Advantageously, the master cylinder bore accommodates a cylinder or a bushing in whose longitudinal bore the shaft portion of the master cylinder piston and the auxiliary piston are longitudinally slidably supported, with the space between the shaft portion and the auxiliary piston confining a piston chamber which, on the one hand, is in communication with the auxiliary-pressure source by way of an opening or a transverse duct and, on the other hand, is in communication with the pressure-fluid supply reservoir by way of a duct in the auxiliary piston, the pressure-fluid inlet or outlet of the piston chamber being controlled by a pressure control valve, for example a pressure-limiting valve.

Expediently, the master cylinder piston is designed as a stepped piston whose smaller step forming the shaft portion is accommodated in the bushing, while the large step of the master cylinder piston in conjunction with the end surface of the bushing close to the master cylinder, the shaft portion and the master cylinder bore confines an annular chamber which is in communication with the working chamber of the master cylinder by way of a pressure-fluid conduit in which a directional control valve is inserted. The auxiliary-pressure source communicates by way of a first pressure line with the piston chamber and by way of a second pressure line and, respectively, by way of branch lines with the brake lines, the branch lines containing non-return valves.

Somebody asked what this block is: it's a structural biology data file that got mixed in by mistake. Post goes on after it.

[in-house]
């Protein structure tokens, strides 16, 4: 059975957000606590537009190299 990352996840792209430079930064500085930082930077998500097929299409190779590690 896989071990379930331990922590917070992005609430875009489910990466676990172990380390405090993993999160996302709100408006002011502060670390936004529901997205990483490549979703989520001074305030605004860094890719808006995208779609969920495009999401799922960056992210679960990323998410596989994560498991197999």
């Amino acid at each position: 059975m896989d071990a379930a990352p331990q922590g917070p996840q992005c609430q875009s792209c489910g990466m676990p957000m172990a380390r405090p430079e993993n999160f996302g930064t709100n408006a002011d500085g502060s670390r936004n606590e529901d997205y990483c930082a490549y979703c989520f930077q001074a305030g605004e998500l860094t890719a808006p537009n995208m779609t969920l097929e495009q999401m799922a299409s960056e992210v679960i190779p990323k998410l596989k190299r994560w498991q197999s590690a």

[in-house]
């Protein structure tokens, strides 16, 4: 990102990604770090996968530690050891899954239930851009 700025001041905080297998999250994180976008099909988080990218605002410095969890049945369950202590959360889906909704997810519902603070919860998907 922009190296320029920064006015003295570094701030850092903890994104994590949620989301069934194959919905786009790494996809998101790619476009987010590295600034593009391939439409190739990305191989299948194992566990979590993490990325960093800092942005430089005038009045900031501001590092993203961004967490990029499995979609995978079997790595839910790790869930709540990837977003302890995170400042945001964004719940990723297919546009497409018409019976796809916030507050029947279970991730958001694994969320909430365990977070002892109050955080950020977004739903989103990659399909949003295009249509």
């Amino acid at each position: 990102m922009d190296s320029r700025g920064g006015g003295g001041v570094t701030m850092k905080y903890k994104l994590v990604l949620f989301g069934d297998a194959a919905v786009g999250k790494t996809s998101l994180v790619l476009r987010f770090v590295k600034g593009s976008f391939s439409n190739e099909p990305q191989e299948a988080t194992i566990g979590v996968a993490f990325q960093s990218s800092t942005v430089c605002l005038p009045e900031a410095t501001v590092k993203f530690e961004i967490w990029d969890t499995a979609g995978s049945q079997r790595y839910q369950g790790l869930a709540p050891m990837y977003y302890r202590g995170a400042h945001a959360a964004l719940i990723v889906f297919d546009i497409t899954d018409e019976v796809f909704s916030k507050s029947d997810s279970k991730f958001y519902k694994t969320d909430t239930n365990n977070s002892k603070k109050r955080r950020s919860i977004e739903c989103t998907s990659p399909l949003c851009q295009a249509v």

In order to design the brake system such that it can also be used as a hill holder, by means of which wheel slippage of the drive wheels can be prevented during vehicle acceleration, a pressure-limiting valve is inserted into the pressure line leading from the auxiliary-pressure source to the brake lines. The valve is in turn connected to the return line, while an electromagnetically actuatable shut-off valve is inserted into the pressure-fluid conduit providing communication between the duct of the auxiliary piston and the pressure-fluid supply reservoir.

BRIEF DESCRIPTION OF THE DRAWING

These and other advantages are set forth in greater detail in the following detailed description when taken in conjunction with the accompanying drawing wherein:

FIG. 1 illustrates a brake system in accordance with the principles of the present invention;

FIG. 2 is an alternate embodiment of the present invention; and,

FIG. 3 is a further embodiment of the present invention.

DETAILED DESCRIPTION

The brake system according to FIG. 1 is composed substantially of a vacuum brake power booster 1 with a force output member 2, a tandem master cylinder 3, an auxiliary-pressure source 4, a pressure-fluid supply reservoir 5, a directional control valve 7 with throttle 8 controlled by the pressure in the pressure line 6, the two non-return valves 9 and 10, the two brake lines 13, 14 connected to the working chambers 11 and 12, respectively, of the tandem master cylinder 3 and containing electromagnetically actuatable directional control valves 15, 16, 17, the wheel brakes 18 to 21, and the branch lines 23, 24, 25 providing communication between the return line 22 and the wheel brakes 18 to 21 and having inserted electromagnetically actuatable valves 26, 27, 28.